Accident Beechcraft M35 Bonanza N673V,
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ASN Wikibase Occurrence # 305607
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Date:Friday 6 January 2023
Type:Silhouette image of generic BE35 model; specific model in this crash may look slightly different    
Beechcraft M35 Bonanza
Owner/operator:Mims Medical Group Inc
Registration: N673V
MSN: D-6273
Year of manufacture:1960
Fatalities:Fatalities: 1 / Occupants: 1
Aircraft damage: Substantial
Location:near Fayetteville Municipal Airport (FYV/KFYV), AR -   United States of America
Phase: En route
Departure airport:Stuttgart Airport, AR (SGT/KSGT)
Destination airport:Fayetteville Municipal Airport (Drake Field), AR (FYV/KFYV)
Investigating agency: NTSB
Confidence Rating: Information verified through data from accident investigation authorities
On January 6, 2023, at 1753 central standard time, a Beech M35 airplane, N673V, was destroyed when it was involved in an accident near Fayetteville, Arkansas. The pilot was fatally injured. The airplane was operated as a Title 14 Code of Federal Regulations Part 91 personal flight.

Automatic Dependent Surveillance – Broadcast (ADS-B) data revealed that the airplane departed Drake Field Airport (FYV), Fayetteville, Arkansas, at 1531 and proceeded to Stuttgart Municipal Airport (SGT), Stuttgart, Arkansas, and arrived at 1629. A pilot-rated passenger on the flight reported that the flight was routine and there were no issues with the airplane. The pilot informed him the airplane was fully fueled before departure from FYV; it was not fueled while at SGT. The pilot-rated passenger and a second passenger disembarked and did not accompany the pilot on the return flight to FYV.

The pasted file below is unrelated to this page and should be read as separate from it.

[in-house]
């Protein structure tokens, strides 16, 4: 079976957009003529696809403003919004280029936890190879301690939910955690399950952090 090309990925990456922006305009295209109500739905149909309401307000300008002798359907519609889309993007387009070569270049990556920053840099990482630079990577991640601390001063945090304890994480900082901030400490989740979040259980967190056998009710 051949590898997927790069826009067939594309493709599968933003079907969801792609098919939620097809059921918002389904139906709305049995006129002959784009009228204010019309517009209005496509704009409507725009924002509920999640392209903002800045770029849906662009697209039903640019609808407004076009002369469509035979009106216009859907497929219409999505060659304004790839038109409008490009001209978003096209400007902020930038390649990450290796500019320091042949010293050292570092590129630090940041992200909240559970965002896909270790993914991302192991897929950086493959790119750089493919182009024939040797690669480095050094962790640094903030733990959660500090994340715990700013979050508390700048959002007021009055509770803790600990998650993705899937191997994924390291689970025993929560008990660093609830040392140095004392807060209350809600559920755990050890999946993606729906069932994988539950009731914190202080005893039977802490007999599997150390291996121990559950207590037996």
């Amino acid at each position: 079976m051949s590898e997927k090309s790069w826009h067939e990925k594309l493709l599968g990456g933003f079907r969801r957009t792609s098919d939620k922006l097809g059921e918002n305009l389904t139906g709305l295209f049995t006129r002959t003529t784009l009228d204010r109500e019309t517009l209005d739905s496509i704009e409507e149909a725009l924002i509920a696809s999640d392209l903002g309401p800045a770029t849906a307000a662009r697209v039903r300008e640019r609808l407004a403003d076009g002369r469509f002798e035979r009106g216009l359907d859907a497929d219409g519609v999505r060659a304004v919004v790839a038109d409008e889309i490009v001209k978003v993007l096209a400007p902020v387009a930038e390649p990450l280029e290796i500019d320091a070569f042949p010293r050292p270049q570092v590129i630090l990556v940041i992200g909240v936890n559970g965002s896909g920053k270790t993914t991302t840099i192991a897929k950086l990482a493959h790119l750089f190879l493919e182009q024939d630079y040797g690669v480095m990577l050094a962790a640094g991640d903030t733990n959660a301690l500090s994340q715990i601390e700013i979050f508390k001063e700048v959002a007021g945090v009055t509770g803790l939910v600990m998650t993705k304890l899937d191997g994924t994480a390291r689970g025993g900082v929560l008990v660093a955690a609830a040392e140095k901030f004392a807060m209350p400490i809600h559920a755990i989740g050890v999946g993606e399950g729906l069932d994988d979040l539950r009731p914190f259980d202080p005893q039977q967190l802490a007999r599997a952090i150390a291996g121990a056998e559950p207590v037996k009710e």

The pilot departed SGT at 1649 and proceeded on a northwest course direct to FYV, ultimately climbing to a cruise altitude of 4,500 ft mean sea level (msl). At 1746, about 18 miles southeast of FYV, the airplane entered a descent as it remained on course direct to FYV. The average airplane descent rate during this time was about 425 ft per min. About 1752:22, the airplane entered a left turn from an altitude of about 1,875 ft. It remained in the left turn until the final ADS-B data point at 1752:33. The altitude associated with the final data point was 1,625 ft, and the airplane was on a south course, about 170°, at that time.

A witness reported hearing the airplane as it approached. He recalled that the engine sounded as if it was going to lose power but then “revved up really high.” This cycle occurred 3 or 4 times over a span of 10 – 15 seconds. The engine subsequently seemed to stop; however, he was unsure if the airplane had simply descended behind a ridgeline. He did not hear the impact, nor was he able to see the airplane.

The airplane impacted trees and terrain about 185 ft south-southeast of the final ADS-B data point. The impact path was on a southeast, about 128°, course. A ground impact mark was located about halfway between the initial tree strike and the main wreckage and was consistent with being formed by the left wing and the airplane nose. The airplane came to rest upright with the forward fuselage oriented toward the northwest. The engine, firewall, and instrument panel were partially separated from the airframe, and the cockpit area was compromised. The outboard portion of the left wing was separated and retained by the aileron control cables. The right wing exhibited leading edge crushing along the outboard one-half span. The flight control surfaces remained attached to the airframe, and control cable continuity was confirmed from each control surface to the cockpit.


NTSB (photo)


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